Now, Tuesday (yesterday), markets were still red. But near the market close, China announced that it will ease the credit crunch in its financial market. This made a sudden reversal in some markets in the region (Hong Kong, for one).
That started the rally. London opened higher on the same news. This spilled off into the US when it opened up its market last night (Tuesday morning on their side). Add to that the initial estimates of the U.S.’s 1Q GDP growth. Those positive sentiments boosted Asia’s stock markets the next trading day (which is today, Wednesday).
Investors, although they were able to breathe a sigh of relief after today’s run, are still worrying whether or not this rally will continue. So, will this continue?
Here now’s my so-called layman’s analysis.
Probably, the fact that the Fed didn’t really give the hard specifics on whether or not they will start tapering off the QE anytime soon has already sunk into foreign institutional investors’ minds. So they might have said, “The obligatory negativism phase is now over. Let’s get on with the party.” So there they go, starting to enter the emerging markets again due to the excess QE-based liquidity in their hands. This might explain the net foreign buying into the PSE today.
But, another major factor in the market today is that stock prices have almost bottomed out. Stock prices are cheap. So investors may have started buying into the market for potential yield down the road.
The fact remains, however, that the foreign investors are still using their excess liquidity. So the market is still under the controls of this huge amount of cash, which can be taken out anytime. So definitely, volatility remains.
Should investors be afraid, then? Well, I pointed out that first and foremost, the Philippines doesn’t need to create cash in order to stimulate the market. The OFWs are doing a big chunk of that. Monthly, remittances come into the country. And where do these remittances go? Spending, of course. For buying of goods and services. Paying of mortgages. Schools. Dinner outs. Out of towns. Fuel. You name it. Who benefits here? The companies. How so? They are generating sales.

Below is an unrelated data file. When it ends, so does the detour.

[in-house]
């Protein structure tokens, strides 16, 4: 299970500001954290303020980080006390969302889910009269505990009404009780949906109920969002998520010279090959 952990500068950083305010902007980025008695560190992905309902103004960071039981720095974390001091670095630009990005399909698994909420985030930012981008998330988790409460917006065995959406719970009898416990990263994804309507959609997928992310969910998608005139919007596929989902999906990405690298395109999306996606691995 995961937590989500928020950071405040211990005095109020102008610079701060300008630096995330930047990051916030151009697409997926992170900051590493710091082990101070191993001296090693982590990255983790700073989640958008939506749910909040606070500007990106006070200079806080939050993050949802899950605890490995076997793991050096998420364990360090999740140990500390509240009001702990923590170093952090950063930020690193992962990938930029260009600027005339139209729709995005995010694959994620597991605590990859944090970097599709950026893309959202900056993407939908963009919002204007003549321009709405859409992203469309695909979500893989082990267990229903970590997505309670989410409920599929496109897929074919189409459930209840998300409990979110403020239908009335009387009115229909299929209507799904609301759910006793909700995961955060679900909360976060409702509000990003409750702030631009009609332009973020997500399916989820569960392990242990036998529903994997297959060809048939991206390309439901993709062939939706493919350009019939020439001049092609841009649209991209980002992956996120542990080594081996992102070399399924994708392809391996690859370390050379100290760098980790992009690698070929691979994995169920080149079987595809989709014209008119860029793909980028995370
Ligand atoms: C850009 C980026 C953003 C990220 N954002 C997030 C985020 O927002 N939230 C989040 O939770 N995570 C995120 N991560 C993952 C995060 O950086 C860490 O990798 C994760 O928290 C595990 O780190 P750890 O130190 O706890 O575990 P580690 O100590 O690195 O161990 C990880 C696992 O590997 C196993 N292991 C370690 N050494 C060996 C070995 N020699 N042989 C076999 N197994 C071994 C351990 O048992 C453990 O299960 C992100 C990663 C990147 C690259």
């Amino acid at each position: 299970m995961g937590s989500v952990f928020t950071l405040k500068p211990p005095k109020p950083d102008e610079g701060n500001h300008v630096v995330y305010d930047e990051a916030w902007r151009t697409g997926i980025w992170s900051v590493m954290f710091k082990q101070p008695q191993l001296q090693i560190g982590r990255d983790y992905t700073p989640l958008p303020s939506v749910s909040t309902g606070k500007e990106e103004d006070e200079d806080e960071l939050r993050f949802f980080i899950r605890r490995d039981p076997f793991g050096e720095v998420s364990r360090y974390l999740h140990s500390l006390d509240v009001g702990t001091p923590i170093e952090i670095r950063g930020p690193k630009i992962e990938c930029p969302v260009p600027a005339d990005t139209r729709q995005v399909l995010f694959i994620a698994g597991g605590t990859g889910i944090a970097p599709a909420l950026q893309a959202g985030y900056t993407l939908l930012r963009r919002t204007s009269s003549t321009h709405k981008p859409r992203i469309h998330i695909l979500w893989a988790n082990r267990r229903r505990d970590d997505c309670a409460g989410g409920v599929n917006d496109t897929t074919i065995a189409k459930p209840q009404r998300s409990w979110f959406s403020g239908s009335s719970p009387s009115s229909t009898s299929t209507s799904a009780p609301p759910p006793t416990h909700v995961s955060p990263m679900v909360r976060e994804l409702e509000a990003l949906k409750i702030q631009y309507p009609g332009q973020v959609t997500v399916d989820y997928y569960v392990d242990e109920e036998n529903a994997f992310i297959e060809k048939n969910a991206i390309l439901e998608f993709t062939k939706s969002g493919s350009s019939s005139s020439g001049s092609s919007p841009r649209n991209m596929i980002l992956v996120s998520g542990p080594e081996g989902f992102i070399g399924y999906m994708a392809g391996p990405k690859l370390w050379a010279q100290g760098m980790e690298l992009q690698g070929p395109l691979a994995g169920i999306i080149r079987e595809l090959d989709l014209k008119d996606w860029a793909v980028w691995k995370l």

The big thing here is that Pinoys are spending. And paying their loans. So banks are also generating revenues. Therefore, the long and short of it, the Philippine economy is moving. A lot of infrastructures are being built. The Outsourcing service is booming. While many are jobless as of the moment, a lot of people are entering the workforce. More and more Pinoys are becoming middle class.
Fundamentally speaking, the Philippine economy is very sound. Governance is doing it big part on this as well. And more foreign companies are starting to invest in the country.
So should they be afraid? I am not. Will stock price go up? Eventually. I added, though, that it depends on the companies they’ve picked. But if they are stable companies, then stock prices will go up as well, but that may be IN THE LONG TERM, I added.
Should they take their money out? I told them, it will be up to them to decide. I just gave them the real scenario of what’s happening. And they should consider everything before making their next big move.
As I finish this piece (1:00am, Thursday, Singapore Time), Dow is up 0.75%; S&P500 is up 0.73%; and NASDAQ is up 0.69%.
I hope investors won’t be very trigger-happy in getting their gains tomorrow. Let’s try to push it up further until Friday, shall we?
As always, just email me your violent reactions.